For he who sanctifies and those who are sanctified all have one origin. That is why he is not ashamed to call them brothers … -- Hebrews 2:11
Friday, September 26, 2014
Ye Are Gods
St. Augustine, commenting on Psalm 2, said, "God makes of sons of men sons of God, because God hath made of the Son of God the Son of man."
Obviously, we need to have respect for God and not be presumptuous. At the same time, though, Scripture gives us reason to think that our God is a loving, caring, even playful Father. The phrase “have one origin” is often translated simply “of one”. Both Christ and man come of the same source and, in the Incarnation, God took on the nature of humanity. Moreover, from the very beginning man was made in the image and likeness of God, that is, man was given the same nature, only bound and finite as opposed to infinite. Adam was supreme in his sphere, under his Father.
The Fall corrupted us to the extent that God could no longer have communion or walk with man, except in the case of a few specifically chosen individuals. We are all, however, reconciled by the Cross wherein the fallen nature is nullified, the nature of Christ Himself is imparted to us, and we are accepted in Him.
Just thinking what comes next scares me because it traverses a very high, narrow and precarious path. The abyss that yawns at the edge of the trail calls constantly to the arrogant, appealing relentlessly to our innate hubris. You can be as gods, it says. Throw yourself off the top of the temple, it says. If, nonetheless, we overcome our spiritual vertigo and keep walking on this ledge, the reward is great.
Jesus could have had an earthly kingdom. He knew it. His disciples sensed it, and they kept expecting it and hounding Him about it. Right up to the end, the Lord could have said, Enough! He could have stepped out and taken over. A lot of people thought He should have done that, and even today, there are many who cannot seem to understand why He went through what He did. Jesus walked that ledge.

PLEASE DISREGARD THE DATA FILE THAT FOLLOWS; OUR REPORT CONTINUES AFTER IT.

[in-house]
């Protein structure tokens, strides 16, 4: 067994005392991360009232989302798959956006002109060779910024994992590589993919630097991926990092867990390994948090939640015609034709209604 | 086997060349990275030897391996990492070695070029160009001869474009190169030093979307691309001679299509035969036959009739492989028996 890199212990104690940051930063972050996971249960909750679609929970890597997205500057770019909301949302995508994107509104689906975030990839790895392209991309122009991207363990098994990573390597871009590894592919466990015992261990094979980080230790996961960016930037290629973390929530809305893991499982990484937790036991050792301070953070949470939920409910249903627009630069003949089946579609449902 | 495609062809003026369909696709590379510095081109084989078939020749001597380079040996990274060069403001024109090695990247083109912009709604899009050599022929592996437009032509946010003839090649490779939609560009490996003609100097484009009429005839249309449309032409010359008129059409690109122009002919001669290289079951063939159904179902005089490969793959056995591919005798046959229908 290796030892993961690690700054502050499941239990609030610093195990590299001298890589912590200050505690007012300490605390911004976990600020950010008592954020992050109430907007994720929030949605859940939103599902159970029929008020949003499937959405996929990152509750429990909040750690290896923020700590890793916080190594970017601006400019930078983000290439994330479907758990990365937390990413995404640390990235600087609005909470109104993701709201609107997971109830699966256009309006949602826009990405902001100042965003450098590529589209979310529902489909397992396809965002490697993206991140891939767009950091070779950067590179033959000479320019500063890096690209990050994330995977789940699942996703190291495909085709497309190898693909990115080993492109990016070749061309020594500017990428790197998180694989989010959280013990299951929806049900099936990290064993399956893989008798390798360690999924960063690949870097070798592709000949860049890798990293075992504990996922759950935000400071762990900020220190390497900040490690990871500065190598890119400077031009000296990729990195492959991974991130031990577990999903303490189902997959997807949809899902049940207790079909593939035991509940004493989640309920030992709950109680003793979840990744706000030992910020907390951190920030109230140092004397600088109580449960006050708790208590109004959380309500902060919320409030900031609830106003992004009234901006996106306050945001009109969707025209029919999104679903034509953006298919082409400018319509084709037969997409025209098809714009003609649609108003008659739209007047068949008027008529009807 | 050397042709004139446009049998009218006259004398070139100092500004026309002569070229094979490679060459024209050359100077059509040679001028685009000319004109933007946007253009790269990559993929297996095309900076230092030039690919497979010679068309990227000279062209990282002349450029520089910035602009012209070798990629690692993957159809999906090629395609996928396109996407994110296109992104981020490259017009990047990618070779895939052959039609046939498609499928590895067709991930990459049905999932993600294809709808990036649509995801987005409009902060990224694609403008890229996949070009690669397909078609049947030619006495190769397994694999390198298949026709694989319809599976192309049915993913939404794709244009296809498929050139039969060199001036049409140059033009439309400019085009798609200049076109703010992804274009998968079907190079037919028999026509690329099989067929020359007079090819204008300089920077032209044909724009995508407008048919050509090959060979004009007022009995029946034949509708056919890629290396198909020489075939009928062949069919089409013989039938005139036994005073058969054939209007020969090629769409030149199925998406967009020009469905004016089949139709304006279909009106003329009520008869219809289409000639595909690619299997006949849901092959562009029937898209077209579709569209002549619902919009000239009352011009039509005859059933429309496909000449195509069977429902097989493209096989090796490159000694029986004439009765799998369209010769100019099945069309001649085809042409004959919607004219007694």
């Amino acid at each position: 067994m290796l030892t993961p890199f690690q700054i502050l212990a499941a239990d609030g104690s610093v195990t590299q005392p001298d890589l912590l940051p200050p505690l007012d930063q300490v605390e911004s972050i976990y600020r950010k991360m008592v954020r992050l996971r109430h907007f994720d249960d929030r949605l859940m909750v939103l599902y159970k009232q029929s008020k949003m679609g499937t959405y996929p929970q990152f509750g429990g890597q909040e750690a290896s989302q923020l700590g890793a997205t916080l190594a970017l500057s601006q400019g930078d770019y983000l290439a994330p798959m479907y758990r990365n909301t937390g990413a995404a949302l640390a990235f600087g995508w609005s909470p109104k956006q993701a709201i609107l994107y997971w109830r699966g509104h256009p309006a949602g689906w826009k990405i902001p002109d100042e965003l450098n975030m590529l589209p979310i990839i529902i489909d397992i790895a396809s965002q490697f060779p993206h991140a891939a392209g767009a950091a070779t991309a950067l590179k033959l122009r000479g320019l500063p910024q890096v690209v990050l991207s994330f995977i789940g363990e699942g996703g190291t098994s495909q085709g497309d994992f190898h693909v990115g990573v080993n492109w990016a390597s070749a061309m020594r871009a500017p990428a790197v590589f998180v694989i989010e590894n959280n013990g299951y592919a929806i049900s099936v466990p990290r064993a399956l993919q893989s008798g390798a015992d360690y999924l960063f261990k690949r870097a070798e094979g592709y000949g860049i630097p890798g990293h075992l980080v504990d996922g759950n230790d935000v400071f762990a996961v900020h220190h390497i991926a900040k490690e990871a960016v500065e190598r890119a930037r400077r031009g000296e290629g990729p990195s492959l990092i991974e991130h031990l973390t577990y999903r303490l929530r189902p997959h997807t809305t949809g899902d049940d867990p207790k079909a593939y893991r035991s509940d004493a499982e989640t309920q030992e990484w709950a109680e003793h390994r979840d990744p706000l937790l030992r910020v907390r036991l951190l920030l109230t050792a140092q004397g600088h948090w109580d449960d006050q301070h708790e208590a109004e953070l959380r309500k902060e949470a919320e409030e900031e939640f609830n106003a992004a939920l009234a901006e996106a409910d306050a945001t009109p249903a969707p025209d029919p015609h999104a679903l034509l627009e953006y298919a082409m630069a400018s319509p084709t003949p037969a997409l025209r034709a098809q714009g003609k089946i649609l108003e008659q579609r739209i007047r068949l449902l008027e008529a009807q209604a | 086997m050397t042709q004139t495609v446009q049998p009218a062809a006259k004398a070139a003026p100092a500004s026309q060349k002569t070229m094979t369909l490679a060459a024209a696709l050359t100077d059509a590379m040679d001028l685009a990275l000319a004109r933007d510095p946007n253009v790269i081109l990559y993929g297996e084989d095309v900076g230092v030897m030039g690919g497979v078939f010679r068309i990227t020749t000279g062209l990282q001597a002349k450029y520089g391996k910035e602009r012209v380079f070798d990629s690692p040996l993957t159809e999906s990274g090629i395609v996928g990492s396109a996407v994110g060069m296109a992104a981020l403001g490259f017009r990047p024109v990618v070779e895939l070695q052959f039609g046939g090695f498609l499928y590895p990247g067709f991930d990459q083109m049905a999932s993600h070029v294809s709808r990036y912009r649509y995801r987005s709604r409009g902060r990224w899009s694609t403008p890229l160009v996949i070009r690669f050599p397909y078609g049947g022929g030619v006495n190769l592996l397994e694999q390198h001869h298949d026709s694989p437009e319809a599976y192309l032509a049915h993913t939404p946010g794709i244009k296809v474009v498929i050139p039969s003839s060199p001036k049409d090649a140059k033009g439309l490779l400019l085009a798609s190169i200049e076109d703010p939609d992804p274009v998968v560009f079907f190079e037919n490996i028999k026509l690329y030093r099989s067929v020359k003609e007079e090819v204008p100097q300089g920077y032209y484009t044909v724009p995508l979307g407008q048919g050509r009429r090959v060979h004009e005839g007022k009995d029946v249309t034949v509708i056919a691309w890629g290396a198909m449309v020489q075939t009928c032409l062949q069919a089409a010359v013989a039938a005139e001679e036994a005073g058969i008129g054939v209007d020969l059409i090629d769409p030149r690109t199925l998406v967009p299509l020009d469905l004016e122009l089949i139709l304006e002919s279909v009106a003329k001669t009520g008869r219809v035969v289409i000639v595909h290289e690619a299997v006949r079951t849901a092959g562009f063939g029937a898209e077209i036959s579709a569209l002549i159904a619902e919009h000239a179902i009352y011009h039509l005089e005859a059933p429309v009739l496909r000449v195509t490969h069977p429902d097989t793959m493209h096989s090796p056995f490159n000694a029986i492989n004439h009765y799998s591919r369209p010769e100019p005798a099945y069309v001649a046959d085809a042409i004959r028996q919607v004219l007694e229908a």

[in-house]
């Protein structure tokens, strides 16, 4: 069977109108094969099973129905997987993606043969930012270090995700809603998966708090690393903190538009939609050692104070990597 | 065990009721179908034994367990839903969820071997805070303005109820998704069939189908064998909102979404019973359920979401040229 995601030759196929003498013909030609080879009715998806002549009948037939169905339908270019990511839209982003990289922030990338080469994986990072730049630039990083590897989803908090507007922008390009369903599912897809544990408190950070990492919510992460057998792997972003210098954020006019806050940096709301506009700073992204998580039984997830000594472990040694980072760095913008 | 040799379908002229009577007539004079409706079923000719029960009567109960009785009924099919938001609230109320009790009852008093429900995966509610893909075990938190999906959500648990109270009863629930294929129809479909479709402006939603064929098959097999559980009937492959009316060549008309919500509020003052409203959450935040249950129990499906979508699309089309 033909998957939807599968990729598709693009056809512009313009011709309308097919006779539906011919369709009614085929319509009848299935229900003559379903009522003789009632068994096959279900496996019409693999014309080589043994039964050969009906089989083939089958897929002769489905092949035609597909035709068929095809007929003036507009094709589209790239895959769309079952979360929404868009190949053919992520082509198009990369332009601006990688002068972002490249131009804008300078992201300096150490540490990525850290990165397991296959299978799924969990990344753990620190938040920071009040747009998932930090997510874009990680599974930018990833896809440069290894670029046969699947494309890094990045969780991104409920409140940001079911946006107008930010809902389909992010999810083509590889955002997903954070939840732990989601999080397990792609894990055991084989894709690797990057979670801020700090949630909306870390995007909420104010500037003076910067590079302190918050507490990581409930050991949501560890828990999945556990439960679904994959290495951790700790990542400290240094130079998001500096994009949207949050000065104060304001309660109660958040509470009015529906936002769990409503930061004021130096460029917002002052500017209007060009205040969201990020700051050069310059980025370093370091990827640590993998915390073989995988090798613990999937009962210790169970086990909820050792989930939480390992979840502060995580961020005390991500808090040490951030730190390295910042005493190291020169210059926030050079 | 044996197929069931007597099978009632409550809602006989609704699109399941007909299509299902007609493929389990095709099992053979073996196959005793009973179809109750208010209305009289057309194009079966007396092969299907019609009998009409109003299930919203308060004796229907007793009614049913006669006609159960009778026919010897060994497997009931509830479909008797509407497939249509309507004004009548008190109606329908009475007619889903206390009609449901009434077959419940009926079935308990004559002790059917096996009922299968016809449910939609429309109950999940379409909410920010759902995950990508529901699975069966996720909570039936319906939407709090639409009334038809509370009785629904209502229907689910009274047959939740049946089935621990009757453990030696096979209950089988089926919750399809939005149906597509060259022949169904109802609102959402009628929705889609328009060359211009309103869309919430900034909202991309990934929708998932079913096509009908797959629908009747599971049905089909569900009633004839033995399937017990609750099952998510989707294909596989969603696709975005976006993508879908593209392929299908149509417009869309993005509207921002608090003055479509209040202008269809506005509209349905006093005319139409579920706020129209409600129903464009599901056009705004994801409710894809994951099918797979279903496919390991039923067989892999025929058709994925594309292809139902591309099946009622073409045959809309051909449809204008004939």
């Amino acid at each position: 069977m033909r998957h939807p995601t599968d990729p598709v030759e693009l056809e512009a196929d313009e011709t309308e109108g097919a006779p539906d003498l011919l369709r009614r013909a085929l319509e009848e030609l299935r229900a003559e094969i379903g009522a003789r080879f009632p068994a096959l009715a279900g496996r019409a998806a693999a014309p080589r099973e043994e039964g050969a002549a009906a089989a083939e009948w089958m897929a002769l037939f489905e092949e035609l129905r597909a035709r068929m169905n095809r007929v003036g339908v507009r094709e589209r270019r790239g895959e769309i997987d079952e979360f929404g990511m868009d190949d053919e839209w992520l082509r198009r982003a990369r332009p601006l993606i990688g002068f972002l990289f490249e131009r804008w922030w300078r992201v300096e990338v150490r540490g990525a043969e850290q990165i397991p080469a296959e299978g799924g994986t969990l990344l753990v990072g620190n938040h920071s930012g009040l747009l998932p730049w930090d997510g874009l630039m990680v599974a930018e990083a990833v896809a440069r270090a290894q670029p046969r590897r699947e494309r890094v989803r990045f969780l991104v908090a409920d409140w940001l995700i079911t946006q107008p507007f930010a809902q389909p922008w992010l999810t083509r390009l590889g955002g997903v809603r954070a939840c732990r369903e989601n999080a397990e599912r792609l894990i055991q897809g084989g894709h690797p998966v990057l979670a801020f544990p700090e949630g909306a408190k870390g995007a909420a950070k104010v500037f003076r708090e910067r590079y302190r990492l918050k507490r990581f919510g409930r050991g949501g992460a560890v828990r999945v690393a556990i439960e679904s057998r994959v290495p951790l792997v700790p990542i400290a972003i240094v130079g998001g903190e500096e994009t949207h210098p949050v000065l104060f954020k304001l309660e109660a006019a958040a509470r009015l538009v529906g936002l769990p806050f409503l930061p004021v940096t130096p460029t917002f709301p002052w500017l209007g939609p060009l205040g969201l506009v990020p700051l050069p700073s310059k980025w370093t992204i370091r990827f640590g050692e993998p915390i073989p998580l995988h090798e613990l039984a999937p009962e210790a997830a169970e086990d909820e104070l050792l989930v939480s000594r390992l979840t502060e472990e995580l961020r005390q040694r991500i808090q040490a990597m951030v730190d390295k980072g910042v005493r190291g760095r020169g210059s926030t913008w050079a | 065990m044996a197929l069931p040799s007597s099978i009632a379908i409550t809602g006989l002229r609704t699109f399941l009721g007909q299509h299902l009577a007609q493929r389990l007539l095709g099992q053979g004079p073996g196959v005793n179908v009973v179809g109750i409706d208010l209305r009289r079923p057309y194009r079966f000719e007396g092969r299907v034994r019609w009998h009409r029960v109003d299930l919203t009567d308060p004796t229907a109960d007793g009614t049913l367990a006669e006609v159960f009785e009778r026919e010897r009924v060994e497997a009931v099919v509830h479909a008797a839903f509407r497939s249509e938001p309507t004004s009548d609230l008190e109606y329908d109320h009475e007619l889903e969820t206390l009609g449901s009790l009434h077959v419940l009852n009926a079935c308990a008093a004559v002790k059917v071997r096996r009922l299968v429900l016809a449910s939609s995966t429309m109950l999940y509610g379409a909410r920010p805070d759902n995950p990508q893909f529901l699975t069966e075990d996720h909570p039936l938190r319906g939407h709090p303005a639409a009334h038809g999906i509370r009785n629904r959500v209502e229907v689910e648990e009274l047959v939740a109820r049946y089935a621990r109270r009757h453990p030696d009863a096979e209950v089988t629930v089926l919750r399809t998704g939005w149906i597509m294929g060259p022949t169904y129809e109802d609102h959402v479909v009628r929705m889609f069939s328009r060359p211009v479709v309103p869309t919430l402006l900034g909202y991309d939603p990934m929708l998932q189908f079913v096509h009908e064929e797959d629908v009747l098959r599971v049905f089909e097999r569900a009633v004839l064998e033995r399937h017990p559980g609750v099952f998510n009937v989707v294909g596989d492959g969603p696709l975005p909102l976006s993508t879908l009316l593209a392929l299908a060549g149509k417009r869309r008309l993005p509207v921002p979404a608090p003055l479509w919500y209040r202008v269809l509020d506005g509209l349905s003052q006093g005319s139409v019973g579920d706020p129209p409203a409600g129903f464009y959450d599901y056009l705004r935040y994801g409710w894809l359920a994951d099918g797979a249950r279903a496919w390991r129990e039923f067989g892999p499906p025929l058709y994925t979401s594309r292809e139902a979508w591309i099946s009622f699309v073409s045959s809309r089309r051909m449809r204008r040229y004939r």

The world doesn’t have to be such a bad place – if we understand that it is temporary and transitory. It is the living edge of creativity. Life is meant to be poured out, not hoarded. There is no reason to live in fear. We don’t welcome suffering, but we can’t allow ourselves to be held back by it either. We don’t have to “make something of ourselves” or seek fame and fortune. We refuse to throw ourselves down and become magicians. Instead, we throw ourselves into the arms of the Lord; we abandon ourselves to God. We are no longer in bondage to the fear of death or anything else.
No matter how much of your life you pour out, the vessel is never going to be emptied. This jar of clay will be emptied, broken, and eventually left behind like the husk of a seed sown, but a new and more capacious receptacle awaits us.
If that all that is true, how do Christians “burn out”? It happens. It’s happened to me, and I can speak only for myself. I was pouring from the wrong source. I listened to the siren-song of the abyss, and I had a mighty rough landing. It’s a long, hard climb back up. It’s been made harder, perhaps, by the bombardment of media and popular culture and what we might call the Oprah-fication of the Church.
Despite all the difficulties, we are the children of God. He is our Father. As we surrender to Him, absolutely and unconditionally, the Lord Himself will lead us safely along that precipice to our place of rightful inheritance and authority. Accept no substitutes.